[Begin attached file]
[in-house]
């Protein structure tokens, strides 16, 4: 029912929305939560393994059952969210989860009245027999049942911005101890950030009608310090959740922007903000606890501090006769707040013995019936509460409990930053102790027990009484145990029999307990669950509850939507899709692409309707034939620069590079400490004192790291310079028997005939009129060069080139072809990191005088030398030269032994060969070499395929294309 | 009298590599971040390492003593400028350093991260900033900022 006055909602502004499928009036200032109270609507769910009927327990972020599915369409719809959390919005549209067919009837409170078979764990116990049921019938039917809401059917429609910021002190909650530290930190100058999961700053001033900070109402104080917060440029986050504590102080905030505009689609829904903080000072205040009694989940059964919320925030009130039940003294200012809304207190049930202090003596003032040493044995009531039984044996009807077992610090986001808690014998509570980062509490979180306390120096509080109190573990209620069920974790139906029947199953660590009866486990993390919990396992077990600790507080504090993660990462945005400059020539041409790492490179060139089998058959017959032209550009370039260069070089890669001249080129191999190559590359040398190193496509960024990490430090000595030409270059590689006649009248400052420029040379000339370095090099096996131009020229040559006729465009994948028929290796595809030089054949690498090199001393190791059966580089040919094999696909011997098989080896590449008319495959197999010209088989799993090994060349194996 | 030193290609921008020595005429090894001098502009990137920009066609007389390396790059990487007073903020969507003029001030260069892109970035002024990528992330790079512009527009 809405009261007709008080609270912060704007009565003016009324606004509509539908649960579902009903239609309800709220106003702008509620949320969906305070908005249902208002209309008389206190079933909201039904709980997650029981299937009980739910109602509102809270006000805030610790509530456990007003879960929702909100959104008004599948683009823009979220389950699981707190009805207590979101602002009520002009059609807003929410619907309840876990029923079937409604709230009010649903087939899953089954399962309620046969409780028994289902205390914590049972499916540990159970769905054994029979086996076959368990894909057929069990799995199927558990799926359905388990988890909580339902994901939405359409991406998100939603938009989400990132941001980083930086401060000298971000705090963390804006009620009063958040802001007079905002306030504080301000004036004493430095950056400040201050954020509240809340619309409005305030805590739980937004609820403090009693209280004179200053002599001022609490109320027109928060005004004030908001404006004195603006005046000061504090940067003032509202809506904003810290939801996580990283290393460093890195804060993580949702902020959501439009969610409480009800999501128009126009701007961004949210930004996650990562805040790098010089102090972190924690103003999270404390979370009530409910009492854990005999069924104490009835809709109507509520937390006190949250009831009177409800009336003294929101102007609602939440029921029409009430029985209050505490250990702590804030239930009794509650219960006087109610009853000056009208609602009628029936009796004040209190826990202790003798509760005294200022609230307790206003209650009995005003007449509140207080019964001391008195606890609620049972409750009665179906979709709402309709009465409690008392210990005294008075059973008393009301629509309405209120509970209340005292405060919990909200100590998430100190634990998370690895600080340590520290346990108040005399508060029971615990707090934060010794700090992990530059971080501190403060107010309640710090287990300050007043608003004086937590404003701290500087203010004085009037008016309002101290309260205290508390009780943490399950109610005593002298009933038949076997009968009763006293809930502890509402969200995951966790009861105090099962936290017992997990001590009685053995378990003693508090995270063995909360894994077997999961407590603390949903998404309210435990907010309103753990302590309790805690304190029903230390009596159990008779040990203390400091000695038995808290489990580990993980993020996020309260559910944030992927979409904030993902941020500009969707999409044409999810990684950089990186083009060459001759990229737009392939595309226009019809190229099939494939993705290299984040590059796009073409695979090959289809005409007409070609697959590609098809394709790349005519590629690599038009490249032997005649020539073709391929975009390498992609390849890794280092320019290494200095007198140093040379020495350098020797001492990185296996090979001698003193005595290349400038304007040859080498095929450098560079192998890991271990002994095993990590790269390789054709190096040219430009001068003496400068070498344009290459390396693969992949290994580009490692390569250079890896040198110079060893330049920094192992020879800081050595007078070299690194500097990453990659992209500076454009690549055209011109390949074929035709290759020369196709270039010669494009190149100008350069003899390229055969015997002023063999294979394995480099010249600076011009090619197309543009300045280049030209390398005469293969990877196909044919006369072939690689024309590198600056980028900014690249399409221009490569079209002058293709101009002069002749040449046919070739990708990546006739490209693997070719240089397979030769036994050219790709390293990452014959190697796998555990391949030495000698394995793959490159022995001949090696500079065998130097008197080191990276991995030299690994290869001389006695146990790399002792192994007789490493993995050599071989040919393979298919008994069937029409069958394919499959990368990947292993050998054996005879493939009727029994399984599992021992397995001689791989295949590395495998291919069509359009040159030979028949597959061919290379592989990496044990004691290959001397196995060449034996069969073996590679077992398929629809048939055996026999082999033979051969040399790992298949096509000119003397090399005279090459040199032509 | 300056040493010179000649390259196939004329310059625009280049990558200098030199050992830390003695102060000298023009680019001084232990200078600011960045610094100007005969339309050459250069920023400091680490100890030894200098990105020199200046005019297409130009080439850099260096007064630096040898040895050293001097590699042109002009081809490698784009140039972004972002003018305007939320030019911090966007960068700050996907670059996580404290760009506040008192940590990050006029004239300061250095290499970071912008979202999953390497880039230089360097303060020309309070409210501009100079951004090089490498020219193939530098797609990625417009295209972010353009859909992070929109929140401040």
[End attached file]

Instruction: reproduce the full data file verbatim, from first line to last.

[in-house]
């Protein structure tokens, strides 16, 4: 029912929305939560393994059952969210989860009245027999049942911005101890950030009608310090959740922007903000606890501090006769707040013995019936509460409990930053102790027990009484145990029999307990669950509850939507899709692409309707034939620069590079400490004192790291310079028997005939009129060069080139072809990191005088030398030269032994060969070499395929294309 | 009298590599971040390492003593400028350093991260900033900022 006055909602502004499928009036200032109270609507769910009927327990972020599915369409719809959390919005549209067919009837409170078979764990116990049921019938039917809401059917429609910021002190909650530290930190100058999961700053001033900070109402104080917060440029986050504590102080905030505009689609829904903080000072205040009694989940059964919320925030009130039940003294200012809304207190049930202090003596003032040493044995009531039984044996009807077992610090986001808690014998509570980062509490979180306390120096509080109190573990209620069920974790139906029947199953660590009866486990993390919990396992077990600790507080504090993660990462945005400059020539041409790492490179060139089998058959017959032209550009370039260069070089890669001249080129191999190559590359040398190193496509960024990490430090000595030409270059590689006649009248400052420029040379000339370095090099096996131009020229040559006729465009994948028929290796595809030089054949690498090199001393190791059966580089040919094999696909011997098989080896590449008319495959197999010209088989799993090994060349194996 | 030193290609921008020595005429090894001098502009990137920009066609007389390396790059990487007073903020969507003029001030260069892109970035002024990528992330790079512009527009 809405009261007709008080609270912060704007009565003016009324606004509509539908649960579902009903239609309800709220106003702008509620949320969906305070908005249902208002209309008389206190079933909201039904709980997650029981299937009980739910109602509102809270006000805030610790509530456990007003879960929702909100959104008004599948683009823009979220389950699981707190009805207590979101602002009520002009059609807003929410619907309840876990029923079937409604709230009010649903087939899953089954399962309620046969409780028994289902205390914590049972499916540990159970769905054994029979086996076959368990894909057929069990799995199927558990799926359905388990988890909580339902994901939405359409991406998100939603938009989400990132941001980083930086401060000298971000705090963390804006009620009063958040802001007079905002306030504080301000004036004493430095950056400040201050954020509240809340619309409005305030805590739980937004609820403090009693209280004179200053002599001022609490109320027109928060005004004030908001404006004195603006005046000061504090940067003032509202809506904003810290939801996580990283290393460093890195804060993580949702902020959501439009969610409480009800999501128009126009701007961004949210930004996650990562805040790098010089102090972190924690103003999270404390979370009530409910009492854990005999069924104490009835809709109507509520937390006190949250009831009177409800009336003294929101102007609602939440029921029409009430029985209050505490250990702590804030239930009794509650219960006087109610009853000056009208609602009628029936009796004040209190826990202790003798509760005294200022609230307790206003209650009995005003007449509140207080019964001391008195606890609620049972409750009665179906979709709402309709009465409690008392210990005294008075059973008393009301629509309405209120509970209340005292405060919990909200100590998430100190634990998370690895600080340590520290346990108040005399508060029971615990707090934060010794700090992990530059971080501190403060107010309640710090287990300050007043608003004086937590404003701290500087203010004085009037008016309002101290309260205290508390009780943490399950109610005593002298009933038949076997009968009763006293809930502890509402969200995951966790009861105090099962936290017992997990001590009685053995378990003693508090995270063995909360894994077997999961407590603390949903998404309210435990907010309103753990302590309790805690304190029903230390009596159990008779040990203390400091000695038995808290489990580990993980993020996020309260559910944030992927979409904030993902941020500009969707999409044409999810990684950089990186083009060459001759990229737009392939595309226009019809190229099939494939993705290299984040590059796009073409695979090959289809005409007409070609697959590609098809394709790349005519590629690599038009490249032997005649020539073709391929975009390498992609390849890794280092320019290494200095007198140093040379020495350098020797001492990185296996090979001698003193005595290349400038304007040859080498095929450098560079192998890991271990002994095993990590790269390789054709190096040219430009001068003496400068070498344009290459390396693969992949290994580009490692390569250079890896040198110079060893330049920094192992020879800081050595007078070299690194500097990453990659992209500076454009690549055209011109390949074929035709290759020369196709270039010669494009190149100008350069003899390229055969015997002023063999294979394995480099010249600076011009090619197309543009300045280049030209390398005469293969990877196909044919006369072939690689024309590198600056980028900014690249399409221009490569079209002058293709101009002069002749040449046919070739990708990546006739490209693997070719240089397979030769036994050219790709390293990452014959190697796998555990391949030495000698394995793959490159022995001949090696500079065998130097008197080191990276991995030299690994290869001389006695146990790399002792192994007789490493993995050599071989040919393979298919008994069937029409069958394919499959990368990947292993050998054996005879493939009727029994399984599992021992397995001689791989295949590395495998291919069509359009040159030979028949597959061919290379592989990496044990004691290959001397196995060449034996069969073996590679077992398929629809048939055996026999082999033979051969040399790992298949096509000119003397090399005279090459040199032509 | 300056040493010179000649390259196939004329310059625009280049990558200098030199050992830390003695102060000298023009680019001084232990200078600011960045610094100007005969339309050459250069920023400091680490100890030894200098990105020199200046005019297409130009080439850099260096007064630096040898040895050293001097590699042109002009081809490698784009140039972004972002003018305007939320030019911090966007960068700050996907670059996580404290760009506040008192940590990050006029004239300061250095290499970071912008979202999953390497880039230089360097303060020309309070409210501009100079951004090089490498020219193939530098797609990625417009295209972010353009859909992070929109929140401040």